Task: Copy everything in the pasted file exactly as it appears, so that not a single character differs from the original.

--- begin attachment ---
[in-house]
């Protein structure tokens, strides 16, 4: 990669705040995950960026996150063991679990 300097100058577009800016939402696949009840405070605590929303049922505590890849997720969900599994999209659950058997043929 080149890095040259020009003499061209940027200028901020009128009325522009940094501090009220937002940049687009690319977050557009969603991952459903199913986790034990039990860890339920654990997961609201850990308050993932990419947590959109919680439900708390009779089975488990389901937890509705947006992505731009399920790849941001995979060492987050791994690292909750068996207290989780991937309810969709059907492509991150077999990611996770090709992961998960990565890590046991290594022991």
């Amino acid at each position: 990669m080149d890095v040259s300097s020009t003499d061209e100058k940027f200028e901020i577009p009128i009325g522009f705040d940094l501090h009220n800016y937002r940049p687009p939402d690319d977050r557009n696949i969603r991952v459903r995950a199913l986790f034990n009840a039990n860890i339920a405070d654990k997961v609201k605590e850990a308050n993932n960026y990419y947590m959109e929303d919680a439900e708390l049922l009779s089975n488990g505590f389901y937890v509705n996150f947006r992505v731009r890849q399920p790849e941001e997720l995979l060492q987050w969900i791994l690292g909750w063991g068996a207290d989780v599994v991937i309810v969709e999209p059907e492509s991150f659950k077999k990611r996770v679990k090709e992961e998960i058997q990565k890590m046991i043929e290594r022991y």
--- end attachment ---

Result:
[in-house]
């Protein structure tokens, strides 16, 4: 990669705040995950960026996150063991679990 300097100058577009800016939402696949009840405070605590929303049922505590890849997720969900599994999209659950058997043929 080149890095040259020009003499061209940027200028901020009128009325522009940094501090009220937002940049687009690319977050557009969603991952459903199913986790034990039990860890339920654990997961609201850990308050993932990419947590959109919680439900708390009779089975488990389901937890509705947006992505731009399920790849941001995979060492987050791994690292909750068996207290989780991937309810969709059907492509991150077999990611996770090709992961998960990565890590046991290594022991």
């Amino acid at each position: 990669m080149d890095v040259s300097s020009t003499d061209e100058k940027f200028e901020i577009p009128i009325g522009f705040d940094l501090h009220n800016y937002r940049p687009p939402d690319d977050r557009n696949i969603r991952v459903r995950a199913l986790f034990n009840a039990n860890i339920a405070d654990k997961v609201k605590e850990a308050n993932n960026y990419y947590m959109e929303d919680a439900e708390l049922l009779s089975n488990g505590f389901y937890v509705n996150f947006r992505v731009r890849q399920p790849e941001e997720l995979l060492q987050w969900i791994l690292g909750w063991g068996a207290d989780v599994v991937i309810v969709e999209p059907e492509s991150f659950k077999k990611r996770v679990k090709e992961e998960i058997q990565k890590m046991i043929e290594r022991y």